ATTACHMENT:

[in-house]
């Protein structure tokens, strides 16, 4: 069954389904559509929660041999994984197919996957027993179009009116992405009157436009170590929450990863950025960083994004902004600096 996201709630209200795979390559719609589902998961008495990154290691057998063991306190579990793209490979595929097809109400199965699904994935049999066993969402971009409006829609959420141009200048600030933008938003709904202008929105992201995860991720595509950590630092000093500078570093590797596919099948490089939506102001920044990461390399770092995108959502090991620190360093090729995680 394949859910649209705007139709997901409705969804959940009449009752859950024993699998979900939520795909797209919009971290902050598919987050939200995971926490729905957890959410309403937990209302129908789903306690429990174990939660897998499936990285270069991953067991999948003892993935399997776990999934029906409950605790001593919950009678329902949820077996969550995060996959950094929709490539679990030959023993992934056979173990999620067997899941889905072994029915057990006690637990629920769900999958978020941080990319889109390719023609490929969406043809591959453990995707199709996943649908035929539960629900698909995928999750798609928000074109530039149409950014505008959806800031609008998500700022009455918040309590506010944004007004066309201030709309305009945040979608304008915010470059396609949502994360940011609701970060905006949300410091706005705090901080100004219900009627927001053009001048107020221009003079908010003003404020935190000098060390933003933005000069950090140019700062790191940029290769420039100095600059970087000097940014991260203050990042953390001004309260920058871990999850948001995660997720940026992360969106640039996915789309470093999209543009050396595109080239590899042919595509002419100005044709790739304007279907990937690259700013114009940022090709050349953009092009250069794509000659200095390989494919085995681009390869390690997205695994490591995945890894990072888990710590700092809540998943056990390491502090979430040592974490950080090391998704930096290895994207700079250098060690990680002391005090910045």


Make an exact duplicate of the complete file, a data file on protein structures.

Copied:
[in-house]
């Protein structure tokens, strides 16, 4: 069954389904559509929660041999994984197919996957027993179009009116992405009157436009170590929450990863950025960083994004902004600096 996201709630209200795979390559719609589902998961008495990154290691057998063991306190579990793209490979595929097809109400199965699904994935049999066993969402971009409006829609959420141009200048600030933008938003709904202008929105992201995860991720595509950590630092000093500078570093590797596919099948490089939506102001920044990461390399770092995108959502090991620190360093090729995680 394949859910649209705007139709997901409705969804959940009449009752859950024993699998979900939520795909797209919009971290902050598919987050939200995971926490729905957890959410309403937990209302129908789903306690429990174990939660897998499936990285270069991953067991999948003892993935399997776990999934029906409950605790001593919950009678329902949820077996969550995060996959950094929709490539679990030959023993992934056979173990999620067997899941889905072994029915057990006690637990629920769900999958978020941080990319889109390719023609490929969406043809591959453990995707199709996943649908035929539960629900698909995928999750798609928000074109530039149409950014505008959806800031609008998500700022009455918040309590506010944004007004066309201030709309305009945040979608304008915010470059396609949502994360940011609701970060905006949300410091706005705090901080100004219900009627927001053009001048107020221009003079908010003003404020935190000098060390933003933005000069950090140019700062790191940029290769420039100095600059970087000097940014991260203050990042953390001004309260920058871990999850948001995660997720940026992360969106640039996915789309470093999209543009050396595109080239590899042919595509002419100005044709790739304007279907990937690259700013114009940022090709050349953009092009250069794509000659200095390989494919085995681009390869390690997205695994490591995945890894990072888990710590700092809540998943056990390491502090979430040592974490950080090391998704930096290895994207700079250098060690990680002391005090910045």